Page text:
Paul McCartney & Wings – Red Rose Speedway Deluxe Edition

It’s an album that flummoxed critics and fans alike at the time of its April 30, 1973, release, though it topped the charts in the U.S. and peaked at No. 5 in the U.K., and still flummoxes many now. 

L.A. Times music critic Robert Hilburn, for instance, called it “another mediocre album from McCartney” in a May 13, 1973, review, while the cranky Robert Christgau damned it and Paul the same day in Ray Barone’s paper, Newsday: “I think he’s finished. The evidence is his fourth album since the split, Red Rose Speedway. Until now, I have been inclined to reserve judgment on Paul, who always had more natural fluency than his mates. McCartney was deliberately amateurish, Ram overproduced, Wild Life tame, but there was always the next one. Unfortunately, the next one is just plan ghastly.”

In a similar vein, Mike Kalina of the Pittsburgh Post-Gazette opined: “The lyrics are shallow and the melodies (weak also) have to struggle to carry them. Even Paul’s vocals are below par. Is the former Beatle’s talent evaporating? He certainly seems caught up in the energy crisis.” David Bond of the Salem (Ore.) Capital Journal, meanwhile, channeled his inner Rex Reed: “After carefully playing both sides of Red Rose Speedway, set it aside and whip side one from the Beatles’ white album on your ears. There will be no doubt in your mind that 1) Paul McCartney is really ‘dead,’ or, 2) all he contributed to the Beatles was a pretty face.”

Ouch.

Not everyone who heard the album despised it, however. Lenny Kaye, who’s now best known for playing guitar in the Patti Smith Group, found things to like about it in Rolling Stone’s July 15th review, calling it “the most overall heartening McCartney product given us since the demise of the Beatles.” Nicolette Handros of the Miami News, for her part, one-upped Kaye, saying that Red Rose Speedway was a “winner” and that “[i]t seems Paul McCartney and Wings are at last flying. Let’s hope they soar.” Her only complaints were inspired by the “au natural pictures of ‘Seaside Women’ and pictures of the group too small to appreciate” in the gatefold artwork and booklet.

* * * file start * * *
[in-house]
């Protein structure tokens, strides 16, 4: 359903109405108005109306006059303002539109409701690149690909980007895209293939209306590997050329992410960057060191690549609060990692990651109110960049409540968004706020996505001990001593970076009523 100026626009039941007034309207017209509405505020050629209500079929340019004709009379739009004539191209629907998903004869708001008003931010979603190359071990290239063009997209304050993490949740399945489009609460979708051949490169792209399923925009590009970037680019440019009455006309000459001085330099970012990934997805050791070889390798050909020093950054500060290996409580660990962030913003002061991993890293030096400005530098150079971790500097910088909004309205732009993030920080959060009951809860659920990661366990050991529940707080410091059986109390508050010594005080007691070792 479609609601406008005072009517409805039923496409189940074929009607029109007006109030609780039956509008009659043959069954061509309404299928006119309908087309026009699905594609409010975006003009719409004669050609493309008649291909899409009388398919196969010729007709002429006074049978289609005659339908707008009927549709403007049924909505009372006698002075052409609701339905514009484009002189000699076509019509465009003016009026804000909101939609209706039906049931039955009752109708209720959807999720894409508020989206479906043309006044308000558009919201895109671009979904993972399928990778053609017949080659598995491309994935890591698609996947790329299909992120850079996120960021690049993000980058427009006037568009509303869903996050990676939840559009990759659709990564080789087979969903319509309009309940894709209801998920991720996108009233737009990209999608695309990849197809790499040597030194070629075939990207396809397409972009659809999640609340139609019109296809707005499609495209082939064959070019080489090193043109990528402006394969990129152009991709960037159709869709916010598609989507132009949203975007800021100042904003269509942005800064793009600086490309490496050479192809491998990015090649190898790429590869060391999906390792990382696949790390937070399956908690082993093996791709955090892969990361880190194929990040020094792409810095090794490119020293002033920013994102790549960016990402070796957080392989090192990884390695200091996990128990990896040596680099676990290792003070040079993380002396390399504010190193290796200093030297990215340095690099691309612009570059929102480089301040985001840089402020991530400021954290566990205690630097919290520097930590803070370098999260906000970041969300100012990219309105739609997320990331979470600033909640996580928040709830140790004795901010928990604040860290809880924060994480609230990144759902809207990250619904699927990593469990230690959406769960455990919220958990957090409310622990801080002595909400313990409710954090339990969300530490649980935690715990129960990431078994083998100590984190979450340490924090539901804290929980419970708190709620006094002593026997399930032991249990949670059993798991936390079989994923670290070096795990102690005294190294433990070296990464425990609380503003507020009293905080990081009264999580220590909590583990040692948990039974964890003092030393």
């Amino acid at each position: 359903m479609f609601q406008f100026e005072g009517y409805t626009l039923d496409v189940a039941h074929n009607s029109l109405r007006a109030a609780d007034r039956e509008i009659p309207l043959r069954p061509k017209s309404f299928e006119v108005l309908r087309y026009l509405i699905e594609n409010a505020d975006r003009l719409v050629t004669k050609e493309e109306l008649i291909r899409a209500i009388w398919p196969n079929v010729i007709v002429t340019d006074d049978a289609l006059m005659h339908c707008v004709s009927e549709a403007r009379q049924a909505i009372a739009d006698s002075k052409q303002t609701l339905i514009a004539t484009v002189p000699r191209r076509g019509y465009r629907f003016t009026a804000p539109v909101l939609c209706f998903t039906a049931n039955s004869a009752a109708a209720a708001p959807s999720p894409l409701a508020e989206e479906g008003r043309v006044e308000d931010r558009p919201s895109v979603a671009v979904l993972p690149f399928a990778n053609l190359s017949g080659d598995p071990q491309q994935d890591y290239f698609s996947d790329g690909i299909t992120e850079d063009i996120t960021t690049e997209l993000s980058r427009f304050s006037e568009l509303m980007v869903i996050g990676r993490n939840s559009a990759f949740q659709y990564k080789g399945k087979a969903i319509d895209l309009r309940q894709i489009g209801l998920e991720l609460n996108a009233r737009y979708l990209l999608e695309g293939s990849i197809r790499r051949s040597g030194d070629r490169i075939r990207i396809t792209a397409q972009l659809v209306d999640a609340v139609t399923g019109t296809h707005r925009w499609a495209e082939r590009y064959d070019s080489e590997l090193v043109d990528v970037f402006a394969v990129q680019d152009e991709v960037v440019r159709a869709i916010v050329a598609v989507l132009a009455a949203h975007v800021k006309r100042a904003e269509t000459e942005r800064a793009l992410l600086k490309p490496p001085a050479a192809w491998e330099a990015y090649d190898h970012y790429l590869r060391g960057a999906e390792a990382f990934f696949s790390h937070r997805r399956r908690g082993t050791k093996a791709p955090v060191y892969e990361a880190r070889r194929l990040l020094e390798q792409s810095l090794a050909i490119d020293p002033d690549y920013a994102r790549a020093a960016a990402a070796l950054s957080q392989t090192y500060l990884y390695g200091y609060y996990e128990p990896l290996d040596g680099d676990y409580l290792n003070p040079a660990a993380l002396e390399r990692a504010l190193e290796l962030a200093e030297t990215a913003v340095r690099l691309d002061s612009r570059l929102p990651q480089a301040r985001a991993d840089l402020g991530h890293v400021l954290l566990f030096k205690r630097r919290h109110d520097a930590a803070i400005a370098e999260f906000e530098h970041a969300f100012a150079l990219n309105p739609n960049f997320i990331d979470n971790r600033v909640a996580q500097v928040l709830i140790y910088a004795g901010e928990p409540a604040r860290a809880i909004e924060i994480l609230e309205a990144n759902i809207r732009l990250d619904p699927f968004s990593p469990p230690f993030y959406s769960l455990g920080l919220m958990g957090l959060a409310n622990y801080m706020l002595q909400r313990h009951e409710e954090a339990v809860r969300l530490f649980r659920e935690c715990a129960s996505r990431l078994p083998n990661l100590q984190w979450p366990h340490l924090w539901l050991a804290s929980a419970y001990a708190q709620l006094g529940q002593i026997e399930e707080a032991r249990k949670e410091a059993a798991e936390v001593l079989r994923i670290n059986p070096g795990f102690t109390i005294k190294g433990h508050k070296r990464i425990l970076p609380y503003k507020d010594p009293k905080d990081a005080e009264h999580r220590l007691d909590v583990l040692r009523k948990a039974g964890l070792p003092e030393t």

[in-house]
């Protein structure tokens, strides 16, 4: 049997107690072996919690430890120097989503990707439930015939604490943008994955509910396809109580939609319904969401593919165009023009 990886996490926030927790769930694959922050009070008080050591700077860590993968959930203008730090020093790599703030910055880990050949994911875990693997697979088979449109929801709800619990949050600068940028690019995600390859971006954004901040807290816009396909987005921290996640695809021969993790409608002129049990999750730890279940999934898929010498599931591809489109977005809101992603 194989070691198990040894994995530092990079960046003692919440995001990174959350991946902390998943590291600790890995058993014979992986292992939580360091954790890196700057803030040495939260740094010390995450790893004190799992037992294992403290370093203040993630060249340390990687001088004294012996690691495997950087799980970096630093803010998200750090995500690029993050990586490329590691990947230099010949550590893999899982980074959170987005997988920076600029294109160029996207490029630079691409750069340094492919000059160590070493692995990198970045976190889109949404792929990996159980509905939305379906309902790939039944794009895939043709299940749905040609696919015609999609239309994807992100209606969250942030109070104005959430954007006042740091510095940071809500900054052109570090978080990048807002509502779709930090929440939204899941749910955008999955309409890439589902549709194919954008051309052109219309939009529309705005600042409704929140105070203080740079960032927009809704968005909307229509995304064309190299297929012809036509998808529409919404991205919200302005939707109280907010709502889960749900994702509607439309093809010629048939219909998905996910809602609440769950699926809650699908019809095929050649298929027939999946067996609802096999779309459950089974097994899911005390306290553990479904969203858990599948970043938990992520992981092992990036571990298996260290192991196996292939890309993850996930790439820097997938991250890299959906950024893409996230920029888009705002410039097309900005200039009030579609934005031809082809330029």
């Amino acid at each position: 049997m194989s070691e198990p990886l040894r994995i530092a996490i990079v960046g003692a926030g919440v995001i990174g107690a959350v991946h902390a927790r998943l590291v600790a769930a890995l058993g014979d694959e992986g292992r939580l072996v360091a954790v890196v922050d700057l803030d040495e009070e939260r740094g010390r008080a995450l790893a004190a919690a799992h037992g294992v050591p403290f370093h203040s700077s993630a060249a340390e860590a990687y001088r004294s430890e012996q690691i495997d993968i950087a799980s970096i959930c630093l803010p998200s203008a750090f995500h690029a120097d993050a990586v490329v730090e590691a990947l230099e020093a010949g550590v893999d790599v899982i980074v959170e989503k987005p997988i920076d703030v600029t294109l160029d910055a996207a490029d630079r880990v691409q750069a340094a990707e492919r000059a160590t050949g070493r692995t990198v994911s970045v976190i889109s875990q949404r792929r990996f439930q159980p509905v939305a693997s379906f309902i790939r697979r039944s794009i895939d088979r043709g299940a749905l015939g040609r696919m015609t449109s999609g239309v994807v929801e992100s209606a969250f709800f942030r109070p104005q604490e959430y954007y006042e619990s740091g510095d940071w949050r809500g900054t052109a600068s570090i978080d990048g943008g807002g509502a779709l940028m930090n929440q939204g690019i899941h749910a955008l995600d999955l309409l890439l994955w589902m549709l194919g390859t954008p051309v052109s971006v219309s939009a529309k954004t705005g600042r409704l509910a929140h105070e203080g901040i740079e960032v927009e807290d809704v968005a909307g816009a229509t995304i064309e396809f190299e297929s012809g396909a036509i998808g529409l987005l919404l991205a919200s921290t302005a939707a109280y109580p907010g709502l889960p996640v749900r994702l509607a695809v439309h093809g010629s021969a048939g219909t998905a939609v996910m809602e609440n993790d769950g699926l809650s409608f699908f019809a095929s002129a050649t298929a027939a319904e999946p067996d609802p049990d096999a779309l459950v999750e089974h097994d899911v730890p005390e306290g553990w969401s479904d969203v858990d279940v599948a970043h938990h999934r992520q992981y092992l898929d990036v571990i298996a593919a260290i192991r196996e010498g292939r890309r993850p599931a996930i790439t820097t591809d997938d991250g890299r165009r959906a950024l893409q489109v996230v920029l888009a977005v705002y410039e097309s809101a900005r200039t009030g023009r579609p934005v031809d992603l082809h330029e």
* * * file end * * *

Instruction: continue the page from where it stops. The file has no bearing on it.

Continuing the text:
Part of what inspired the vitriol can be attributed to the fallout from his split from the Beatles. Too, John Lennon’s caustic critiques of his erstwhile partner’s work didn’t help. But there was also this: distance. Rock writers in the U.S. didn’t have the chance to see him in performance. As Tony Palmer of London’s Observer newspaper noted in a review of a 1973 Wings concert in Bristol, “Certainly, Wings on stage is an altogether different sound from Wings on record. The latter is tame, even lame, whereas the former is undeniably vigorous and invigorating.” Another factor, which Palmer points out, are the records themselves.

Paul’s first DIY McCartney album, released in 1970, was heard as pleasant if half-baked. The contemporaneous reviews of Ram, which is now deemed an eccentric pop masterpiece, made Bond’s above critique of Red Rose Speedway seem like a rave. Wild Life, released in 1972, didn’t fare much better.

In truth, the album we’ve known and had mixed emotions about for all these years is a solid outing—not great, but not bad. When I first heard it, at age 13 in 1978, my favorite track was the 11-minute medley that closes the second side. In the years since, however, its high, high, highs for me include the rocking “Big Barn Bed,” harmony-heavy charmer “Single Pigeon” and two Ram leftovers, “Get on the Right Thing” and “Little Lamb Dragonfly.”